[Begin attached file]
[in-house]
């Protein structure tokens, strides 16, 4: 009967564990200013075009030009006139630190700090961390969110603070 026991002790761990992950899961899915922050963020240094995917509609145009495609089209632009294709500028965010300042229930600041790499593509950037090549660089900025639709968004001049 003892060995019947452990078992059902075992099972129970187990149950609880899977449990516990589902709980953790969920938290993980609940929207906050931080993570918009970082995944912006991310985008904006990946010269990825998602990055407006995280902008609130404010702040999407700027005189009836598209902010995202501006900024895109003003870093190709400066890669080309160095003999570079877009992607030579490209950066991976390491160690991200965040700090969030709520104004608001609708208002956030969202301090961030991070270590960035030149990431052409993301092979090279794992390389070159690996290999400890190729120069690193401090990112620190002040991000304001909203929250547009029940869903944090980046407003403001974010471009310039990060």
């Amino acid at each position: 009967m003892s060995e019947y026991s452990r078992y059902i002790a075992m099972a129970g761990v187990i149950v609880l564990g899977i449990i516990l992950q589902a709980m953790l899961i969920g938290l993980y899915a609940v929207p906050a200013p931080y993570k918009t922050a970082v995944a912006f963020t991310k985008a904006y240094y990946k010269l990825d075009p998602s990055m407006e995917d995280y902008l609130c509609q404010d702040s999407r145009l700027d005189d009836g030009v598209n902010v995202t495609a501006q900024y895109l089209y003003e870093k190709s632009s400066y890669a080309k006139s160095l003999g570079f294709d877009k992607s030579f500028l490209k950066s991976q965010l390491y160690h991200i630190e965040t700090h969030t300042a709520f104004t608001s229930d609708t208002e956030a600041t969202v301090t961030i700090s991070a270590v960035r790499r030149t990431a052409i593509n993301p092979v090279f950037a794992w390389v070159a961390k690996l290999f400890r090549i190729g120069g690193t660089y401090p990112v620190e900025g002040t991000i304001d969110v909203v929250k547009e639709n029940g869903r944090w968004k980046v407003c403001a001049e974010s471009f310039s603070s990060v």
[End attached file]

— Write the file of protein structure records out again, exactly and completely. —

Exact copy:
[in-house]
């Protein structure tokens, strides 16, 4: 009967564990200013075009030009006139630190700090961390969110603070 026991002790761990992950899961899915922050963020240094995917509609145009495609089209632009294709500028965010300042229930600041790499593509950037090549660089900025639709968004001049 003892060995019947452990078992059902075992099972129970187990149950609880899977449990516990589902709980953790969920938290993980609940929207906050931080993570918009970082995944912006991310985008904006990946010269990825998602990055407006995280902008609130404010702040999407700027005189009836598209902010995202501006900024895109003003870093190709400066890669080309160095003999570079877009992607030579490209950066991976390491160690991200965040700090969030709520104004608001609708208002956030969202301090961030991070270590960035030149990431052409993301092979090279794992390389070159690996290999400890190729120069690193401090990112620190002040991000304001909203929250547009029940869903944090980046407003403001974010471009310039990060």
């Amino acid at each position: 009967m003892s060995e019947y026991s452990r078992y059902i002790a075992m099972a129970g761990v187990i149950v609880l564990g899977i449990i516990l992950q589902a709980m953790l899961i969920g938290l993980y899915a609940v929207p906050a200013p931080y993570k918009t922050a970082v995944a912006f963020t991310k985008a904006y240094y990946k010269l990825d075009p998602s990055m407006e995917d995280y902008l609130c509609q404010d702040s999407r145009l700027d005189d009836g030009v598209n902010v995202t495609a501006q900024y895109l089209y003003e870093k190709s632009s400066y890669a080309k006139s160095l003999g570079f294709d877009k992607s030579f500028l490209k950066s991976q965010l390491y160690h991200i630190e965040t700090h969030t300042a709520f104004t608001s229930d609708t208002e956030a600041t969202v301090t961030i700090s991070a270590v960035r790499r030149t990431a052409i593509n993301p092979v090279f950037a794992w390389v070159a961390k690996l290999f400890r090549i190729g120069g690193t660089y401090p990112v620190e900025g002040t991000i304001d969110v909203v929250k547009e639709n029940g869903r944090w968004k980046v407003c403001a001049e974010s471009f310039s603070s990060v």